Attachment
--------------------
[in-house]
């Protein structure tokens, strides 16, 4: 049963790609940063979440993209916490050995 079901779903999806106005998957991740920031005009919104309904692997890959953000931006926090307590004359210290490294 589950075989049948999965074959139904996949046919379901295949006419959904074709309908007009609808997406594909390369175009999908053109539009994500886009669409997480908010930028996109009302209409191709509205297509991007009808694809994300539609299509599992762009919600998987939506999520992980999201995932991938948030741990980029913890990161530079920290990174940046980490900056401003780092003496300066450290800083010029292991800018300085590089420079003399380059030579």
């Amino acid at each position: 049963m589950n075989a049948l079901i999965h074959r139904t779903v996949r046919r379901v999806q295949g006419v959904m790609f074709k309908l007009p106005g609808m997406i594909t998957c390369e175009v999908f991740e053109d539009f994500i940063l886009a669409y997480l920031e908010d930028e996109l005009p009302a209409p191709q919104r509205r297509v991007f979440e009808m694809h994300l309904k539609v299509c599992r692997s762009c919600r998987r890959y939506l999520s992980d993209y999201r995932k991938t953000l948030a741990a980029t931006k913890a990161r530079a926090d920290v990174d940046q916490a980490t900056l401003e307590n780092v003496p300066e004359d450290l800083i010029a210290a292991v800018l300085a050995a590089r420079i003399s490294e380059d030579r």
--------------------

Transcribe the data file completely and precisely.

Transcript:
[in-house]
């Protein structure tokens, strides 16, 4: 049963790609940063979440993209916490050995 079901779903999806106005998957991740920031005009919104309904692997890959953000931006926090307590004359210290490294 589950075989049948999965074959139904996949046919379901295949006419959904074709309908007009609808997406594909390369175009999908053109539009994500886009669409997480908010930028996109009302209409191709509205297509991007009808694809994300539609299509599992762009919600998987939506999520992980999201995932991938948030741990980029913890990161530079920290990174940046980490900056401003780092003496300066450290800083010029292991800018300085590089420079003399380059030579």
């Amino acid at each position: 049963m589950n075989a049948l079901i999965h074959r139904t779903v996949r046919r379901v999806q295949g006419v959904m790609f074709k309908l007009p106005g609808m997406i594909t998957c390369e175009v999908f991740e053109d539009f994500i940063l886009a669409y997480l920031e908010d930028e996109l005009p009302a209409p191709q919104r509205r297509v991007f979440e009808m694809h994300l309904k539609v299509c599992r692997s762009c919600r998987r890959y939506l999520s992980d993209y999201r995932k991938t953000l948030a741990a980029t931006k913890a990161r530079a926090d920290v990174d940046q916490a980490t900056l401003e307590n780092v003496p300066e004359d450290l800083i010029a210290a292991v800018l300085a050995a590089r420079i003399s490294e380059d030579r």